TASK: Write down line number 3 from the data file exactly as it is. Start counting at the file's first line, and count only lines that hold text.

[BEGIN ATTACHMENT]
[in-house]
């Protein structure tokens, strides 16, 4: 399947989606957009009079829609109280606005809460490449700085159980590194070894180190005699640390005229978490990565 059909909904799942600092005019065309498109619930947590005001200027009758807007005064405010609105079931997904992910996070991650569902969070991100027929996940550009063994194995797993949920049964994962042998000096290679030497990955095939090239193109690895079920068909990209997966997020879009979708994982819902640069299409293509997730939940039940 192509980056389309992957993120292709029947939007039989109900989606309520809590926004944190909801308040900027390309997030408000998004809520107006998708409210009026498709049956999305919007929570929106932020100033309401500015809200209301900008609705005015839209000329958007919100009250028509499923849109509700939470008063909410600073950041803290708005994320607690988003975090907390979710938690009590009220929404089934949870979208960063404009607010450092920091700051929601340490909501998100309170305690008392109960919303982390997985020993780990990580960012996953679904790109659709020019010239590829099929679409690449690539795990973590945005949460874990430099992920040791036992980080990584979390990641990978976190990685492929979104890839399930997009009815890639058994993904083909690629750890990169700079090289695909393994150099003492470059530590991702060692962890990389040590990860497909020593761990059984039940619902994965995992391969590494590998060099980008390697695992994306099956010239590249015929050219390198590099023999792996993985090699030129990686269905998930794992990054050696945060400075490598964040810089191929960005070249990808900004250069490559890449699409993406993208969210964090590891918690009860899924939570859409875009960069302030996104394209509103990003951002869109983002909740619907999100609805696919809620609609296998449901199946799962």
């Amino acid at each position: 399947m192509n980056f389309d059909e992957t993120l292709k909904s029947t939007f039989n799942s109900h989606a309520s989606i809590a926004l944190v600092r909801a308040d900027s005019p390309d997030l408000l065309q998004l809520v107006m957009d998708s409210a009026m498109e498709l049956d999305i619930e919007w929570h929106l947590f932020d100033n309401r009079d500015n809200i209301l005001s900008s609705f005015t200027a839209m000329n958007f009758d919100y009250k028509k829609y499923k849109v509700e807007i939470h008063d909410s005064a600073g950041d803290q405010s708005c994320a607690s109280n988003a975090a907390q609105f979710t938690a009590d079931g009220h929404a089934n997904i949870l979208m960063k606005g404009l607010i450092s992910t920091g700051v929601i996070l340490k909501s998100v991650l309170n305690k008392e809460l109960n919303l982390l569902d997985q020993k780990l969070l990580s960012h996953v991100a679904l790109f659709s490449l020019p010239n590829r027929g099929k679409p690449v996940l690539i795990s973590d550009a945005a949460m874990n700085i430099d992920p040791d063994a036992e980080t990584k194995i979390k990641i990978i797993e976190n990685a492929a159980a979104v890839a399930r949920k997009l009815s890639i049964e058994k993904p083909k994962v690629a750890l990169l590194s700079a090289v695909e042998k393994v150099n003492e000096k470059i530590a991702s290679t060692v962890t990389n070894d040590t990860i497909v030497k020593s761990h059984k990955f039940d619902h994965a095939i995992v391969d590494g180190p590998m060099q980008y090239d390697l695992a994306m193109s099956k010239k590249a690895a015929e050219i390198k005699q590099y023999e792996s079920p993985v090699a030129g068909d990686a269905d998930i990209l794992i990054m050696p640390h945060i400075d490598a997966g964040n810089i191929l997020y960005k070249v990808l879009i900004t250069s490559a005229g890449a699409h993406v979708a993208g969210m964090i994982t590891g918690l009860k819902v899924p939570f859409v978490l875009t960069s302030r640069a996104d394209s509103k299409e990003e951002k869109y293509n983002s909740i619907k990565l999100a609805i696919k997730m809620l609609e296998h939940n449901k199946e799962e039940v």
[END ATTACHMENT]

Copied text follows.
């Amino acid at each position: 399947m192509n980056f389309d059909e992957t993120l292709k909904s029947t939007f039989n799942s109900h989606a309520s989606i809590a926004l944190v600092r909801a308040d900027s005019p390309d997030l408000l065309q998004l809520v107006m957009d998708s409210a009026m498109e498709l049956d999305i619930e919007w929570h929106l947590f932020d100033n309401r009079d500015n809200i209301l005001s900008s609705f005015t200027a839209m000329n958007f009758d919100y009250k028509k829609y499923k849109v509700e807007i939470h008063d909410s005064a600073g950041d803290q405010s708005c994320a607690s109280n988003a975090a907390q609105f979710t938690a009590d079931g009220h929404a089934n997904i949870l979208m960063k606005g404009l607010i450092s992910t920091g700051v929601i996070l340490k909501s998100v991650l309170n305690k008392e809460l109960n919303l982390l569902d997985q020993k780990l969070l990580s960012h996953v991100a679904l790109f659709s490449l020019p010239n590829r027929g099929k679409p690449v996940l690539i795990s973590d550009a945005a949460m874990n700085i430099d992920p040791d063994a036992e980080t990584k194995i979390k990641i990978i797993e976190n990685a492929a159980a979104v890839a399930r949920k997009l009815s890639i049964e058994k993904p083909k994962v690629a750890l990169l590194s700079a090289v695909e042998k393994v150099n003492e000096k470059i530590a991702s290679t060692v962890t990389n070894d040590t990860i497909v030497k020593s761990h059984k990955f039940d619902h994965a095939i995992v391969d590494g180190p590998m060099q980008y090239d390697l695992a994306m193109s099956k010239k590249a690895a015929e050219i390198k005699q590099y023999e792996s079920p993985v090699a030129g068909d990686a269905d998930i990209l794992i990054m050696p640390h945060i400075d490598a997966g964040n810089i191929l997020y960005k070249v990808l879009i900004t250069s490559a005229g890449a699409h993406v979708a993208g969210m964090i994982t590891g918690l009860k819902v899924p939570f859409v978490l875009t960069s302030r640069a996104d394209s509103k299409e990003e951002k869109y293509n983002s909740i619907k990565l999100a609805i696919k997730m809620l609609e296998h939940n449901k199946e799962e039940v």